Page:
Borat Sagdiyev's American odyssey

By NATHAN BURSTEIN
November 1, 2006 11:40

The world's most famous fake Kazakh journalist pines for Pamela Anderson.




borat film 88 298

borat film 88 298. (photo credit: 20th Century Fox)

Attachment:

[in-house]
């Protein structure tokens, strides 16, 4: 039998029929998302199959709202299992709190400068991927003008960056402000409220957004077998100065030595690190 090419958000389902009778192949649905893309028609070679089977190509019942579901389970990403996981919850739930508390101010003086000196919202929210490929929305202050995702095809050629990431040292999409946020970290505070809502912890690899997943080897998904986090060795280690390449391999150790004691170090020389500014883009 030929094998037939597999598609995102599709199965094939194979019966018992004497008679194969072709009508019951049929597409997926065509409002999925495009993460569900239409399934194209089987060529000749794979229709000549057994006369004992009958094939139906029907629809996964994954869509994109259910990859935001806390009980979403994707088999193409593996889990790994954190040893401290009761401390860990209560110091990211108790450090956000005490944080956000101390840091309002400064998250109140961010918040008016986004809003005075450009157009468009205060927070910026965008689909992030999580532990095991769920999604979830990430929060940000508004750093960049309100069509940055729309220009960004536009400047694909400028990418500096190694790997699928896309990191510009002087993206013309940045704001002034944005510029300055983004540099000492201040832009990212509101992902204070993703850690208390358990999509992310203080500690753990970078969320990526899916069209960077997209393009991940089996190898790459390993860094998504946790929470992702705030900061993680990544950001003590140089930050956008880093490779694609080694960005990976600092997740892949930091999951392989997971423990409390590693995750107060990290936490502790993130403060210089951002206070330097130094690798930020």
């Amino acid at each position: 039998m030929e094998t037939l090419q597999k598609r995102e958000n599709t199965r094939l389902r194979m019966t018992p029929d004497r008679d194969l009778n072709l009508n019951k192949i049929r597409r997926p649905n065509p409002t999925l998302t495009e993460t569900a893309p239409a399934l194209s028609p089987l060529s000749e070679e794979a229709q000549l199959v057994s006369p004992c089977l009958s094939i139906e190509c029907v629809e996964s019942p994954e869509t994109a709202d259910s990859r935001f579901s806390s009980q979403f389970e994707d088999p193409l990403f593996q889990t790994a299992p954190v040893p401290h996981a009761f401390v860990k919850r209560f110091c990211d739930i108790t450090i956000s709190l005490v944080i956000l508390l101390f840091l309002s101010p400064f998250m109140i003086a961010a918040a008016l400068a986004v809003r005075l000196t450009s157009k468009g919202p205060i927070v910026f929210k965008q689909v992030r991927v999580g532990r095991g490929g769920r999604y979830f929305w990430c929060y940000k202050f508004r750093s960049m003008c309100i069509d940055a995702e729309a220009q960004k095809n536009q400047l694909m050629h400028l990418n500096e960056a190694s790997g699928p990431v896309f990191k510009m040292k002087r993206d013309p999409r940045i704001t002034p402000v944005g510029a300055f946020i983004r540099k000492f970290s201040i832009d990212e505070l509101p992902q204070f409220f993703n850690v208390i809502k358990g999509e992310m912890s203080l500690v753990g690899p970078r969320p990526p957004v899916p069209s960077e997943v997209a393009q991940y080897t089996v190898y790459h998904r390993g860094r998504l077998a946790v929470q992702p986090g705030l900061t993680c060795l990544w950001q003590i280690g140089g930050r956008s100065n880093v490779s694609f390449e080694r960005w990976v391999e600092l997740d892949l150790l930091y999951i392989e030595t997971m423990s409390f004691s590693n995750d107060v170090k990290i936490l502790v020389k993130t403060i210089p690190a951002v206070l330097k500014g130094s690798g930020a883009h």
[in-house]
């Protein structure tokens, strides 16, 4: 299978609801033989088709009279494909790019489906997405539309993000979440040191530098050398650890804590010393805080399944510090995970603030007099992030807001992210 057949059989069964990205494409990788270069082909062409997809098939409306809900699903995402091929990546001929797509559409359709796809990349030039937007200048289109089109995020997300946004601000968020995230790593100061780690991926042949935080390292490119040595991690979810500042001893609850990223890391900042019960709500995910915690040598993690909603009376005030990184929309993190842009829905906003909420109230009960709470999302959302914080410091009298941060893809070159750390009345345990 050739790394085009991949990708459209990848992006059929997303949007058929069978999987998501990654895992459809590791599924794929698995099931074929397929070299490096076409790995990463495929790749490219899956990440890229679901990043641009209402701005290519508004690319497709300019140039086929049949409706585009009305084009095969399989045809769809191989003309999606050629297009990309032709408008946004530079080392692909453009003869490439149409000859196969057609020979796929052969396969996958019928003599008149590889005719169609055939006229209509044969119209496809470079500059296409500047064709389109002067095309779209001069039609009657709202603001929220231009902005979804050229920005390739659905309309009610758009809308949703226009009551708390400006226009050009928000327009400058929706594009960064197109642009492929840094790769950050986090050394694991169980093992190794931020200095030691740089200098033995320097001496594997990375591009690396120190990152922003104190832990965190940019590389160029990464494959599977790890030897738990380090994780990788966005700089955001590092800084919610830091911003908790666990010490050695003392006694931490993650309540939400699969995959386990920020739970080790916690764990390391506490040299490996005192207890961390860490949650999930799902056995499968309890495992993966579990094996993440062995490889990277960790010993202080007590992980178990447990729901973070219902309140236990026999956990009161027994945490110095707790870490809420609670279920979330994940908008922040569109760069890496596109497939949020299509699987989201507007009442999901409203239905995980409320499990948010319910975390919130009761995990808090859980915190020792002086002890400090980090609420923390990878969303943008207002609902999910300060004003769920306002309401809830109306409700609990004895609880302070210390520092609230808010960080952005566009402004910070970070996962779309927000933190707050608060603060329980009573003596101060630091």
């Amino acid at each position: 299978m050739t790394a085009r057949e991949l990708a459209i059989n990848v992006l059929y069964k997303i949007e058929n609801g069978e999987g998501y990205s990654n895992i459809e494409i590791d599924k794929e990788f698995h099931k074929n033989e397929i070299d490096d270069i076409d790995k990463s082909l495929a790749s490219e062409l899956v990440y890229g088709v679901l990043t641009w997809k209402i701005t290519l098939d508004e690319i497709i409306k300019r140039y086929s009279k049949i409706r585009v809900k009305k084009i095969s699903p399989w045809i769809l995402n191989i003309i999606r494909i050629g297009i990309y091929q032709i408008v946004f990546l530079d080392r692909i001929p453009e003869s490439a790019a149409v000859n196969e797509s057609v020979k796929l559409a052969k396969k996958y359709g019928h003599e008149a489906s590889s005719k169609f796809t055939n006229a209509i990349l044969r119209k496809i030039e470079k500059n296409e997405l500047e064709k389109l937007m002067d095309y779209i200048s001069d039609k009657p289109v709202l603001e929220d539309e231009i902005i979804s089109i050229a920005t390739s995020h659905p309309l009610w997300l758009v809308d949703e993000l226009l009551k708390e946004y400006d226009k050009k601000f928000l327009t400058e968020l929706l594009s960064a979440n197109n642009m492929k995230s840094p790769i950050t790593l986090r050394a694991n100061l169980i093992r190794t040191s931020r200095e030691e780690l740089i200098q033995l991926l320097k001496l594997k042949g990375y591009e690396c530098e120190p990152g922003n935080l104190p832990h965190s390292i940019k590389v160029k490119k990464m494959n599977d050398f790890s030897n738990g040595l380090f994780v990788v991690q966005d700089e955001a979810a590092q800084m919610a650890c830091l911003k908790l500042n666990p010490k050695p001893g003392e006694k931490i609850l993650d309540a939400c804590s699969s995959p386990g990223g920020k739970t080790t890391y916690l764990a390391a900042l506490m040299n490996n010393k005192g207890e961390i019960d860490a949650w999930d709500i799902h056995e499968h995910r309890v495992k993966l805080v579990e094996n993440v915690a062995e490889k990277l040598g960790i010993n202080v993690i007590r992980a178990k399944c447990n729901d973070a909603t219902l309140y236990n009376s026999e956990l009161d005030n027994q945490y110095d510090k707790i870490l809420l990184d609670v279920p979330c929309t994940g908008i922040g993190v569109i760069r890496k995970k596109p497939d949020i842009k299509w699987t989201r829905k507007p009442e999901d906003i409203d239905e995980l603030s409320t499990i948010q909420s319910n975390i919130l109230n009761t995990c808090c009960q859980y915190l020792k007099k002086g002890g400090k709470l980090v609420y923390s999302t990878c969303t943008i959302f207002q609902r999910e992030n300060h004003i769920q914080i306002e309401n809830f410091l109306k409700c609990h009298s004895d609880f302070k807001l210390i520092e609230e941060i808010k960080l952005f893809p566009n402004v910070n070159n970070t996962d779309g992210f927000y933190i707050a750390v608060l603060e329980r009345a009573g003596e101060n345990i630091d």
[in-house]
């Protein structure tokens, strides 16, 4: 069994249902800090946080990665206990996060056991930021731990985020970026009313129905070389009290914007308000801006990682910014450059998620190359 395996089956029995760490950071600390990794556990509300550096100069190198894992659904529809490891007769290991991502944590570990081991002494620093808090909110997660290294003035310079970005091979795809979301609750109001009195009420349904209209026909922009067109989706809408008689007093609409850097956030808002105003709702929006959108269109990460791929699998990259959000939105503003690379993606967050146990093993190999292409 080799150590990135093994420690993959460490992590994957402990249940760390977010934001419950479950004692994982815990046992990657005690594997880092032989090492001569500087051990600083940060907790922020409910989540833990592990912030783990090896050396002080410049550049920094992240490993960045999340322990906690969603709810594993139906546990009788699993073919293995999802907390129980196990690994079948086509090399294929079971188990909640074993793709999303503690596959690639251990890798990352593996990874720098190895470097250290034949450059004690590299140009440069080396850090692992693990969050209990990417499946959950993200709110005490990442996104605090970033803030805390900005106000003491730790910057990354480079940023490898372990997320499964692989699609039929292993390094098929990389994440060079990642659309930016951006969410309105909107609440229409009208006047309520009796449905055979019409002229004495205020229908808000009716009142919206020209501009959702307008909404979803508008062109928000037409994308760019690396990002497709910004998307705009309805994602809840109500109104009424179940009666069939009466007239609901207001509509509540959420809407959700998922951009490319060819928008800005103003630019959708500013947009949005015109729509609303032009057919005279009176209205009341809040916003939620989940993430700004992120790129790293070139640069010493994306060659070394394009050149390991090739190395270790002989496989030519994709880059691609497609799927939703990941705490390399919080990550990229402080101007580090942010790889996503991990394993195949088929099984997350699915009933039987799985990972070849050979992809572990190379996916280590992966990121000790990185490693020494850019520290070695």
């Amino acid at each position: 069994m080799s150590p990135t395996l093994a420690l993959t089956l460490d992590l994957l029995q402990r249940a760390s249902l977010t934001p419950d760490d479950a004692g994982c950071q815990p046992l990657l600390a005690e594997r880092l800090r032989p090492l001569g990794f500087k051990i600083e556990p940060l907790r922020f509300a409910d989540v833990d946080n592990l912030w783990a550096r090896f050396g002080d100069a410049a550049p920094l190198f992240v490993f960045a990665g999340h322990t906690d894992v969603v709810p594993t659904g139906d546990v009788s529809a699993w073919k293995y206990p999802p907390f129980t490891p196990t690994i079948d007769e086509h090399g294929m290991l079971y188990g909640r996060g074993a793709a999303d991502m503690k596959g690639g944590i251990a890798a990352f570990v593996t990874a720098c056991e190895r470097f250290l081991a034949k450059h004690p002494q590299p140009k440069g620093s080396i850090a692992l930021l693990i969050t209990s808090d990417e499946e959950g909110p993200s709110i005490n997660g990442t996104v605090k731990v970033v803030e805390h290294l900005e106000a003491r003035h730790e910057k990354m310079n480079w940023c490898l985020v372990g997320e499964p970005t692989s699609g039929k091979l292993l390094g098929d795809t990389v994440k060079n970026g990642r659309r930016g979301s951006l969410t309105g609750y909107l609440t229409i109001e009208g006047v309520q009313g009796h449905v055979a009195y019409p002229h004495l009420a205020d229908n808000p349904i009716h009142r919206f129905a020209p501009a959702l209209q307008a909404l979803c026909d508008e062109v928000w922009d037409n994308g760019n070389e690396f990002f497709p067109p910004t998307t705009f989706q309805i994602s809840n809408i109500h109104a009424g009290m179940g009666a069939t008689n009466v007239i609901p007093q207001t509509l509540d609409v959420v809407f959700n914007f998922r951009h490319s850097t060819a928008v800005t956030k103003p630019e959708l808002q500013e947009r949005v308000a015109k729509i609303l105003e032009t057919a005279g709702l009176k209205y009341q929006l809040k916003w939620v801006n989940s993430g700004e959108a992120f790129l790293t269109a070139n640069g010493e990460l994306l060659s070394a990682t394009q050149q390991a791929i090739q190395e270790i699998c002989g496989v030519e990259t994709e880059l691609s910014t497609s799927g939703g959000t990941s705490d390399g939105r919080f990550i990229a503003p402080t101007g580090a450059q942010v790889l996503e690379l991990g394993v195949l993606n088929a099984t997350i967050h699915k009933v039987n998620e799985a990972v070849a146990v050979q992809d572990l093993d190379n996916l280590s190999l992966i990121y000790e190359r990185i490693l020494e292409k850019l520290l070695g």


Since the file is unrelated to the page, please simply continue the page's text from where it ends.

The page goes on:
It was a Hollywood premiere like any other - except that instead of limousines, many of the VIPs arrived by wagon, and instead of champagne, the drink of the night was fermented horse urine. Mann's Chinese Theater last week rolled out the red carpet - or bales of hay, rather - for one of the first American screenings of Borat, a sharp-witted, filthy-minded satire that takes its racist, sexist hero from rural Kazakhstan across the United States in search of the title character's newfound love interest, former Baywatch star Pamela Anderson. The film, which inspired impassioned laughter and spontaneous bursts of applause during a screening at the Haifa International Film Festival last month, may well end up Hollywood's biggest comedy hit of the year after it goes into wide release in the US and Europe this week. But no matter how it performs at the box office, Borat will almost certainly be the only film of 2006 whose anti-Semitic hero believes Jews have horns yet himself speaks nearly fluent Hebrew. Borat, of course, is the critically acclaimed comic creation of Sacha Baron Cohen, the Cambridge-educated English Jew who's made an increasingly successful TV career lampooning hypocrisy and ignorance, especially when they're directed against women, gays, blacks and Jews. That his latest comic alter-ego actually speaks Hebrew between anti-Jewish slurs will be lost on most of Baron Cohen's global audience (which is led to think he's speaking Kazakh), but between the comedian's last name and the familiarity of his biography to a fanatical, rapidly expanding fan base, it's unlikely anyone will miss the satirical intent of his latest movie, the full name of which is the intentionally mangled Borat: Cultural Learnings of America for Make Benefit Glorious Nation of Kazakhstan. The character, a well-meaning but hopelessly boorish central Asian TV journalist, has already earned condemnations from the Kazakh government, which sees in Borat all the worst stereotypes Western audiences might have about the former Soviet republic. (Though the country's official protests have largely played into Baron Cohen's hands, it's hard to blame Kazakh officials for expressing their anger: early in the film, the shabbily dressed title character French-kisses a woman who turns out to be his sister, then proudly introduces her as "number four prostitute in whole of Kazakhstan." Slightly later, he merrily introduces his audience to one of his homeland's national pastimes, a colorful tradition known as "the Running of the Jew.") But while this pseudo-Kazakhstan may provide much of the film's early comic fodder, Borat's true target is the United States. Much of the film's humor is inspired by First World viewers' discomfort at their own ignorance about the distant but fully human universe Borat is meant to come from. One of Baron Cohen's running gags about his title character - who also starred on his English and American TV series - is the Kazakh journalist's burning hatred for neighboring Uzbekistan, a joke ultimately about the audience's inability to identify with someone who holds any sort of opinion whatsoever about that region of the world. Some critics will inevitably allege that this sort of analysis gives Baron Cohen too much credit, and that Borat, which opens in Israel on November 30, is really intended just to mock the poverty, bigotry and lack of education among those unlucky enough not to live in the US or Europe. But assuming they're able to filter out the film's incest and bathroom jokes - and there are many - those same critics will be hard-pressed to explain the film's derisively unsubtle look at life from New York to Los Angeles. The country exposed in this hastily filmed mockumentary - in which most of the "characters" are real people unaware of Baron Cohen's satirical intent - is a smiling mix of chauvinism and political correctness, a place where a group of feminists teach Borat about America's global role in women's empowerment shortly before he discovers his future wife on a rerun of Baywatch. As with Baron Cohen's TV series, in which the stealth comedian once got patrons at an Arizona bar to sing along to a song called "Throw the Jew Down the Well," Borat is most revealing and at its comic best in testing the limits of its unsuspecting American participants. The results include scenes such as Borat's visit to a gun shop, where only after a moment's pause does the proprietor express mild concern over the question, "What do you recommend to use on a Jew?" Nine-millimeter bullets was the initial suggestion.) The film's most significant scene, which follows a trip to Washington, DC, and the home of "warlord George W. Bush," comes at a rodeo in Virginia, where a rowdily oblivious crowd applauds its Kazakh guest as he says of his homeland, "We support your war of terror!" He receives additional cheers after proclaiming, "May Bush drink the blood of every Iraqi man, woman and child!" but begins to lose the crowd after expressing the wish that Iraq be so severely bombed that nothing move there for the next 1,000 years. In a way that a number of recent documentaries have failed to do, the scene suggests the contradiction between America's catastrophic Iraq war and the unnerving malleability of a populace programmed to avoid confrontation within its own ranks at almost any cost. After a self-imposed wait of several years, Western filmmakers more "serious" than Baron Cohen have recently started making new films about terrorism, human rights and the chasm between the First World and the Third. But the results, in films ranging from The Constant Gardener to the more recent World Trade Center, have generally been dreadful - self-important, tedious and neither as poignant nor insightful as their makers seem to think. Without those films' obvious pretensions, Borat simply blows them out of the water, providing a deceptively insightful and much funnier look at many of the same issues. The film adeptly skewers the hatreds (anti-Semitic, racist, homophobic) still animating large swathes of the Third World, but at the same time avoids the false claims of polemicists who insist those hatreds don't exist or are even worse in the First. In fact, the film's comically disguised political commentary is good enough that some viewers may be tempted to focus on it. That, surely, was never its maker's intent, especially when he filmed what is probably the longest, and definitely the most shocking, nude wrestling match in the history of Hollywood. In that sense, Borat may be the perfect cultural critique - clever and insightful, but just as good for discussion over a nice big pitcher of fermented horse urine.